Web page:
It is Sunday evening as I type. Janet is calling me to make our little “pizzas” on flatbread that we are going to eat for supper — my first food of the day. I spent four hours working for the Census, getting a call at nearly the last minute to drive again to DeWitt to deliver the payroll. I shopped at Wal-Mart for Janet on the way home (taking an eternity to finally locate their tiny stock of tofu). And I worked in the yard, attempting to nurture the grass and slay the creeping charlie and other weeds in the back, spreading uphill from the totally unweeded strip of grass owned by the evil Gasser True Value, source of all weeds and wickedness in our neighborhood.
I started the day by uncovering our freeze-protected little plants, and finally the day is drawing to a close. I have no post to arrive on your screens as I (I hope) am out for my run in the darkness before morning of Monday. So I am going to search out some poem and tack it on here, and I will be done.
Here we go…
When I got my teaching certificate upon graduation from Iowa Wesleyan in 1975, you didnʼt have to renew the license for a decade. So, in 1984, I realized I had better take some summer classes for the necessary educational credits to recertify (evening classes were never an option for me with my schedule of play rehearsals through the year and speech contest practices). I took a course on literary theory at St. Ambrose University in Davenport, which I found interesting (and was the closest I came to the nonsensical modern approach to teaching undergraduates literature with little or no actual reading of literature but plenty of reading of literary critics and general principles/hypotheses of interpretation) and for which I wrote two papers, one a close reading of “Clay” from Joyceʼs Dubliners (which I have still not located but would like to post one day) and the other an explanation of post-structuralism. I think I had a second class at Ambrose, but I donʼt remember anything about it now, and perhaps I only took the theory course. I do remember driving down to the Quad Cities daily for about a month for the theory class.
Later that summer, over a long weekend, for which Janet joined me at a motel in Davenport, I took Poetry Writing at the Quad Cities Grad Center in Rock Island. For that course we had to submit in advance a selection of poems. I used several that have appeared in the blog, including “Sanctuary.” That one stands out because the instructor, a lovely young woman (I believe the first time I realized I was being taught by someone younger than myself), really adored that poem and made a huge deal about it in front of the class. Everyone also wondered at the fact that I submitted my poems in dot-matrix print (meaning I had used a computer, so rare and unusual in those days; now everyone scoffs to think I write anything at all in longhand, but then my fellow budding poets felt it would be impossible to create verse without pen in hand).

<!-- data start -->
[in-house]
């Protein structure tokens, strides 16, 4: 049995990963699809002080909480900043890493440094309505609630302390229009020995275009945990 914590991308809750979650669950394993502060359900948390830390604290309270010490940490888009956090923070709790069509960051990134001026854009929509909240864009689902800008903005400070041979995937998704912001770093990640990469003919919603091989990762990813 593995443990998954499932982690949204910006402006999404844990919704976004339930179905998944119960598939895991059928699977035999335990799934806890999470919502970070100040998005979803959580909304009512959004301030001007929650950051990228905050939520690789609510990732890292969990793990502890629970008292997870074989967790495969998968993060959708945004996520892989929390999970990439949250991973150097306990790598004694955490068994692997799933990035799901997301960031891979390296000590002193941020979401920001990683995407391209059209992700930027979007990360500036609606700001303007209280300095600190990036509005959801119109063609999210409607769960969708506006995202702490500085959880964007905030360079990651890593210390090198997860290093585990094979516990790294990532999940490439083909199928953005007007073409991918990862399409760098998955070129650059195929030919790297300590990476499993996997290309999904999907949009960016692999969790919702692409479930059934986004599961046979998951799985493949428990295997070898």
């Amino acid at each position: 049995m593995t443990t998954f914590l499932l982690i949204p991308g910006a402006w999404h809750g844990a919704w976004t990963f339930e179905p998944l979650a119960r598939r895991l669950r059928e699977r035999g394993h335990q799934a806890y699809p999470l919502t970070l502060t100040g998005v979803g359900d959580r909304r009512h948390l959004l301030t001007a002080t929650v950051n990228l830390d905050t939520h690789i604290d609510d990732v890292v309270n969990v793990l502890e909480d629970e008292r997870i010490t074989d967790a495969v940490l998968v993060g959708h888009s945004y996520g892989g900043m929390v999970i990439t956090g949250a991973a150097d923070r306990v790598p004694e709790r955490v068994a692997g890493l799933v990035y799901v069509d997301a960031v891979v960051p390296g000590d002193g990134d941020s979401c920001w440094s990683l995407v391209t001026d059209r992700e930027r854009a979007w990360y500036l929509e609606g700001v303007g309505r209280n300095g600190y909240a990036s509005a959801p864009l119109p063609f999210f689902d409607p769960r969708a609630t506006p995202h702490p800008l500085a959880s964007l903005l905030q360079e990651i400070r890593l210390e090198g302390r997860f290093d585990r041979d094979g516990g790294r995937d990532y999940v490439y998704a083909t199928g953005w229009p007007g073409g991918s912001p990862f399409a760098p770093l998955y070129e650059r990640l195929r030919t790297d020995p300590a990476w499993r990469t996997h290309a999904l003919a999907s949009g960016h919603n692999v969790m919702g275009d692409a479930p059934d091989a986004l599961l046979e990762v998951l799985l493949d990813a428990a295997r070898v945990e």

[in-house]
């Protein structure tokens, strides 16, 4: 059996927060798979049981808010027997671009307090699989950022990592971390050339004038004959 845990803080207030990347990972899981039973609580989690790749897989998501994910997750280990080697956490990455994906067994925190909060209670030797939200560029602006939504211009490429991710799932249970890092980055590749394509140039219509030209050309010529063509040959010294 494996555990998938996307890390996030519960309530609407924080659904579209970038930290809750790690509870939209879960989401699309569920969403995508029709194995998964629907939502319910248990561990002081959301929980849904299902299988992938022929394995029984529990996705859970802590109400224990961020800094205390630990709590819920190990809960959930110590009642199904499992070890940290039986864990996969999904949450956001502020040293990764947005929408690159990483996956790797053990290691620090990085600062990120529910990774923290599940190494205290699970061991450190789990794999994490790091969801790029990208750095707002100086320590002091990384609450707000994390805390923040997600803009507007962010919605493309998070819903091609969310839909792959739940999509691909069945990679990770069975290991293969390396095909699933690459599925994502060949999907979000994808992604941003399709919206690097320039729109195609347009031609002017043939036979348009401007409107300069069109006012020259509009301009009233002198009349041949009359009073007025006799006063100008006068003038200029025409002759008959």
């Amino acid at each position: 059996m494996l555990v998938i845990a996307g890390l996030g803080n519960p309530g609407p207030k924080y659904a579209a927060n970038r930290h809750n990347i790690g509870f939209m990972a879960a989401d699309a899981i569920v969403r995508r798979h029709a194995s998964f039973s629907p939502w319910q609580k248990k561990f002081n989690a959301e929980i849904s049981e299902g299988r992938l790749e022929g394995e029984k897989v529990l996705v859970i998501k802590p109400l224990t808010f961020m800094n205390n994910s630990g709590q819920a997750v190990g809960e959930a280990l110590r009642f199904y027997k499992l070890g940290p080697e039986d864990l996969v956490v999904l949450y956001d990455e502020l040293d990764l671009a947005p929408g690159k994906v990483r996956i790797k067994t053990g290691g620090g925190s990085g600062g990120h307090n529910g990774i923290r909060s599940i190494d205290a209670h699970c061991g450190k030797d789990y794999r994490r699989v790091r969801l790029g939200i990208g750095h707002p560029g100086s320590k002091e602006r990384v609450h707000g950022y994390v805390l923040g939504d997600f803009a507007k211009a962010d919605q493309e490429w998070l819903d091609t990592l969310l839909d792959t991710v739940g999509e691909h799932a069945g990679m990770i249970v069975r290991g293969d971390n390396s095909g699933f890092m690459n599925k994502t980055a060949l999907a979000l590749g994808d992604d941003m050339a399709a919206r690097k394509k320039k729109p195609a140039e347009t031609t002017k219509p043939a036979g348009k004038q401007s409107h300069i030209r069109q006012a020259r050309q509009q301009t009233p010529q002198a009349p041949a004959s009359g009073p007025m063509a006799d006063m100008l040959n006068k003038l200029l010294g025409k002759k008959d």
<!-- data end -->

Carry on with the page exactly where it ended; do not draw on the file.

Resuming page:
On the middle day of the course, we indulged in some creative writing drills, one of which asked each of us to provide a word. In fifteen minutes we each had to construct a poem using the words in the order they had been suggested (or possibly I just decided to do that to make the problem even more challenging) as the first or last words in the lines of our verse. Evidently there were eleven of us in the course.
So hereʼs my “creation,” notable for being the only one attempting, however slightly, a narrative, and the only one suggesting violence (for which I was mildly censured all around).
I think even the title dates from that afternoon.
The Spiral Road
Licking fissured lips, he cursed the sun’s impatience
and his own fool’s wisdom in that instant—ditching
his fellow dolts sporting in the new snow’s sudden fun.
With silent certainty those dozen brownclad furry Eskimos
descended from the tundra, performed their bloody work
and trashed the camp. Now arthritis grated in the hinge
of the left elbow—right knee, too—dreadful after the run
through deep unscattered snow, beneath the sky’s delight:
he’d fought kneedeep to the trees and on to the perimeter
of the valley, clawing up the frozen flinty cliff as high
as strength endured: enfossiled in the rock, a nautilus.
A poetry writing class assignment—the final words of each line in sequence were mandated.
I donʼt recall which word was my idea.
…And thereʼs a post created in the least time of anything I have placed here in the blog (at least since this year commenced). But I do have a post for today!